The Power of Purposeful Aging

First Republic Bank
May 7, 2020

An interview with Paul Irving, Chairman of the Milken Institute Center for the Future of Aging.


People often think about aging and planning for the future in terms of the negatives: what health issues might emerge, or whether they have an adequate financial cushion to survive. Instead, by taking a more balanced view on aging, we can flip the script and recognize our later years as being full of new opportunities.

That’s one of the key messages shared by Paul Irving, Chairman of the Milken Institute Center for the Future of Aging, Chairman of, and Distinguished Scholar in Residence at the University of Southern California’s Davis School of Gerontology. Not only an advocate for shifting our perceptions of longevity, Irving is also a perfect example of its possibilities: he shifted into his “encore” career after spending more than 30 years as a lawyer. Now, he’s a leader in the field of aging and the opportunities that can result from adjusting our mindset.

First Republic had the opportunity to speak with Irving for his thoughts on purposeful aging, smart financial planning, and learning to appreciate the contributions of society’s oldest cohort.

How can we shift our focus to consider the positive aspects of aging?

Taking a balanced view doesn't mean sugarcoating the challenges. Both the U.S. and global populations are aging, a product of increased longevity and extraordinarily low birthrates. The average lifespan has approximately doubled in the last 150 years as a product of advancements in medical science, sanitation and safety. But all of the norms that have evolved over centuries, and all of our cultural conventions and expectations about our life course, have been based on an expectation of much shorter lives.

The good news is science and public health are doing their part, and the outcomes have generally been good. Obviously, the coronavirus pandemic and the prevalence of chronic illness underscore the health risks for older adults. But aging is about much more than disease and decline. To be clear, while aging may be a significant risk factor, it is not a disease — it’s a blessing that more people are living longer, and with better health. The paradox is that we really haven’t figured out what to do with these extra 20, 30 or 40 years that the current generation has been given.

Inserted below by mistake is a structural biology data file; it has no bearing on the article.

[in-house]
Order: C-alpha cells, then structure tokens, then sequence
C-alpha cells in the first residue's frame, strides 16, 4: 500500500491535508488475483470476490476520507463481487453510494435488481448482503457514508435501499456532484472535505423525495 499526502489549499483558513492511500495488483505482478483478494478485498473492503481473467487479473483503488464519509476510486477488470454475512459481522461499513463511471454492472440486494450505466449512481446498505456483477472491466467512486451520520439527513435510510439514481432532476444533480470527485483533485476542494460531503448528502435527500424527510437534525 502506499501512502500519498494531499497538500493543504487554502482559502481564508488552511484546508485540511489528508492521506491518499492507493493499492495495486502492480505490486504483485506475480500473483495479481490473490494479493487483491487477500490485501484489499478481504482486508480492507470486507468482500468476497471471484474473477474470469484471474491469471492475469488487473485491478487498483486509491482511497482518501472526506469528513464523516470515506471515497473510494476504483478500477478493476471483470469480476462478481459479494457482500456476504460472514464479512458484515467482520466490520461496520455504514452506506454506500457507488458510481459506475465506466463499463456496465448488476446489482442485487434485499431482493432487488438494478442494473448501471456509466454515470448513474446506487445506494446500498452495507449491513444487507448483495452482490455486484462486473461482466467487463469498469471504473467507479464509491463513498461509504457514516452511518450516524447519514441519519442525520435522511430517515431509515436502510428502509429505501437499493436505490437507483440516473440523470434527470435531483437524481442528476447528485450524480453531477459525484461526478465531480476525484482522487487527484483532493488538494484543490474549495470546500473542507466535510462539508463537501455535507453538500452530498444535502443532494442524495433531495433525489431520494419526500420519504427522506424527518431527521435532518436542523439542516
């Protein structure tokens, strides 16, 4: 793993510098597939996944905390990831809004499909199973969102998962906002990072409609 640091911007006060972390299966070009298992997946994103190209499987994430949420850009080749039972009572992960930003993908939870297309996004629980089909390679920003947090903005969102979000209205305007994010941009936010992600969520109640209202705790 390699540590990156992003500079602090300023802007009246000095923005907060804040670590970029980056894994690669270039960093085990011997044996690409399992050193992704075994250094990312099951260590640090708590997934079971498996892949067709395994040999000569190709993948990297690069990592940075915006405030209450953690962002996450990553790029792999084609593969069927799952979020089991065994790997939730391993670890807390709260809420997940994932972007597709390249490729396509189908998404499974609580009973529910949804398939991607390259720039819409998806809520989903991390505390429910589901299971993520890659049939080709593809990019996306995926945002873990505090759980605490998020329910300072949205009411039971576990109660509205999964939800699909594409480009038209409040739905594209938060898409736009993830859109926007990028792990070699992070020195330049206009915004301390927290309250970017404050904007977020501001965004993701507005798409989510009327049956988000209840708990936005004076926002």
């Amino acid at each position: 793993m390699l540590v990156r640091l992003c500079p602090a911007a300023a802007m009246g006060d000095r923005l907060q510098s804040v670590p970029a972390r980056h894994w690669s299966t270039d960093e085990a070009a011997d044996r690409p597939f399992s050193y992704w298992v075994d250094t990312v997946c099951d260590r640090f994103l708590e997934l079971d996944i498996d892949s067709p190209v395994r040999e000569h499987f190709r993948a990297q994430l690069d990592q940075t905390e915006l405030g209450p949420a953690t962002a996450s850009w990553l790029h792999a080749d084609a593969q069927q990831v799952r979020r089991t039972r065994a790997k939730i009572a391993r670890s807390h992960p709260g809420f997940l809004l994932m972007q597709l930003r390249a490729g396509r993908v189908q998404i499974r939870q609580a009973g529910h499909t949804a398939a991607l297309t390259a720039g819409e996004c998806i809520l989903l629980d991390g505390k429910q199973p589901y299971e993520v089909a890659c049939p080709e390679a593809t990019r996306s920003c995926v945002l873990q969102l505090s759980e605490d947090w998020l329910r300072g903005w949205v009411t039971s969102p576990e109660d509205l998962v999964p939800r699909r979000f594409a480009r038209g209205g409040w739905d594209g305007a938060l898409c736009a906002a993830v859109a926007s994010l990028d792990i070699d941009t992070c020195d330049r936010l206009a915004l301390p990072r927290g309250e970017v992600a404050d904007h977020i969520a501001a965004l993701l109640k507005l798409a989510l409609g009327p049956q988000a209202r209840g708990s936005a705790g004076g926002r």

The old way of thinking about three stages of life — growing and learning, work and family, and decline and death — is being disrupted in important ways. Rather than rushing so much, people should think about how, with longer lives, they can learn, work, contribute and engage throughout life — and for more years than in generations past.

With more years to plan for, how has the notion of retirement changed?

Expectations for retirement have really changed and are continuing to evolve. The notion of moving into an age-segregated community with a cafeteria, recreation center, and shuffleboard court, and waiting to die, is not the objective of an increasing number of older adults. People are digging in more and more, and seeking to stay actively involved. All of the data suggest that older adults want and need to work longer. They do it because they want ongoing engagement, a sense of purpose, and often because they need additional  income.

In the U.S., we’ve moved over the past few decades into a retirement system that is principally self-funded, and that shift has not worked well. The current generation of retirees and pre-retirees is typically underinvested and often doesn’t have adequate savings beyond Social Security.

The positive side is that older adults are our only growing natural resource. They are working more, volunteering more, and increasingly interested in remaining actively engaged in their communities. The stereotypes, clichés and negative expectations about older adults and their productivity should not be generalized. They are a wellspring of experience and wisdom — an underutilized resource — and as diverse as any other cohort.

You often talk about “purposeful aging” — what are the benefits of this approach on health and longevity?

Purpose is something that is defined in one’s own way, but common denominators include a desire for some kind of productive contribution that leads to a sense of meaning in one’s life. It’s often the thing that drives us when times get tough. Becca Levy, Ph.D., a professor of psychology at Yale University, found in her research that people who saw their aging in a positive light lived on average 7.5 years longer. That’s as significant a factor as diet and exercise. And that positive perspective relates in many ways to a sense of purpose.